Everett Kramer is not a builder—by trade, anyway. Yet building science drives his every decision these days. He designed this house for his family, and is well into its construction. Located in Germantown, NY—climate zone 5—the three-volume shed-roof structure is intentionally simple for two reasons. First, it makes things easier for the first-time builder. And second, it supports Kramer’s hope for a carbon-neutral house operating at near-Passive House levels. He also admires modern design, and wants the house to be practical for a farming lifestyle.
Kramer put three years of research into his design plans, which include a 2300-sq.-ft. main house, a 430-sq.-ft. studio/office/guest house, 1000 sq. ft. of combination deck/patio space, and a garage.
Of course, cost was a consideration. “I spent a few years nerding out about Passive House and strategies for building a super-durable, low-maintenance home,” he says. “After looking at lots of options for prefab and predesigned houses, I decided I could save a lot of money on the project by designing and building it myself.”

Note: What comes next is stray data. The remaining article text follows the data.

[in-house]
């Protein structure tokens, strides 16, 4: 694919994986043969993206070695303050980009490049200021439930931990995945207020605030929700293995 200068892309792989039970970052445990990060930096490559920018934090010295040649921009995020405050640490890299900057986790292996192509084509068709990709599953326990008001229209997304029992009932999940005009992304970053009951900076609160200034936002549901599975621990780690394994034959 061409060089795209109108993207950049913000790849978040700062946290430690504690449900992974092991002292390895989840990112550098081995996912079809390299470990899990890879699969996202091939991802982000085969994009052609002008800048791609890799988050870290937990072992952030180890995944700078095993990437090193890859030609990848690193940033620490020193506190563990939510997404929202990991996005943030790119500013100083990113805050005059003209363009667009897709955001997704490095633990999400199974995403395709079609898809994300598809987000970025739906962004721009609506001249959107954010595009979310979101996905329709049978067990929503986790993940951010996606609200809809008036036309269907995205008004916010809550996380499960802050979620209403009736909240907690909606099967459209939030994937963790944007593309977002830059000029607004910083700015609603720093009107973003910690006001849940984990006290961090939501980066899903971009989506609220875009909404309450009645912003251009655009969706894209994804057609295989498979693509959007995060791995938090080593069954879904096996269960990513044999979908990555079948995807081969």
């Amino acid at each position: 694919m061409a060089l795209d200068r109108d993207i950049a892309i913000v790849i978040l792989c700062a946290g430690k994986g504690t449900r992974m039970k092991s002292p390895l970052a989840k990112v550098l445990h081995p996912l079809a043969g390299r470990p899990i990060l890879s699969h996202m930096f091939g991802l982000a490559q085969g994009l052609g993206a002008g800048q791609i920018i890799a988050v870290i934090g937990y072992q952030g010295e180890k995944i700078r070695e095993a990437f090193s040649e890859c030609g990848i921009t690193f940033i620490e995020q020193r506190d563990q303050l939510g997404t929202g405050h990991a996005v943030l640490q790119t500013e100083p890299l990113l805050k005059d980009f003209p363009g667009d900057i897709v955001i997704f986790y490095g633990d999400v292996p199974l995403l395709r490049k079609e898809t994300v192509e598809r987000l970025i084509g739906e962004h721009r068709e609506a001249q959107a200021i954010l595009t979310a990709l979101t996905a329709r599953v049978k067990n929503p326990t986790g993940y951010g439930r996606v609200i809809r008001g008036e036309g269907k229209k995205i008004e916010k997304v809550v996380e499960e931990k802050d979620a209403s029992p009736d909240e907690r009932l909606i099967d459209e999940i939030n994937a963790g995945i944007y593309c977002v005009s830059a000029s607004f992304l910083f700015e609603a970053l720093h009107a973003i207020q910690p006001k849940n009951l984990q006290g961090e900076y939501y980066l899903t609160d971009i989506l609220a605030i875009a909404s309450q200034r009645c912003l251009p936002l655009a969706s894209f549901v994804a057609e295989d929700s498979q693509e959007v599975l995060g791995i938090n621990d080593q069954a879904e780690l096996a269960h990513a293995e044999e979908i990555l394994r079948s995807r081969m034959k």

Although he started out aiming for Passive House performance, his thinking changed after reading about the Pretty Good House on GBA. “That made a lot of sense to me—using Passive House principles but not being completely attached to all of it,” he explains. His mindset allowed for some flexibility, as in the case of the large lift-and-slide doors, which don’t meet Passive House standards but they enable the house to be smaller. When they are open, they create 10-ft. openings in two walls, which results in one large space connecting the main house to the studio. “We get this big house when everything is open in the summer and we are entertaining,” Kramer says, “but in the winter, we close it off and…
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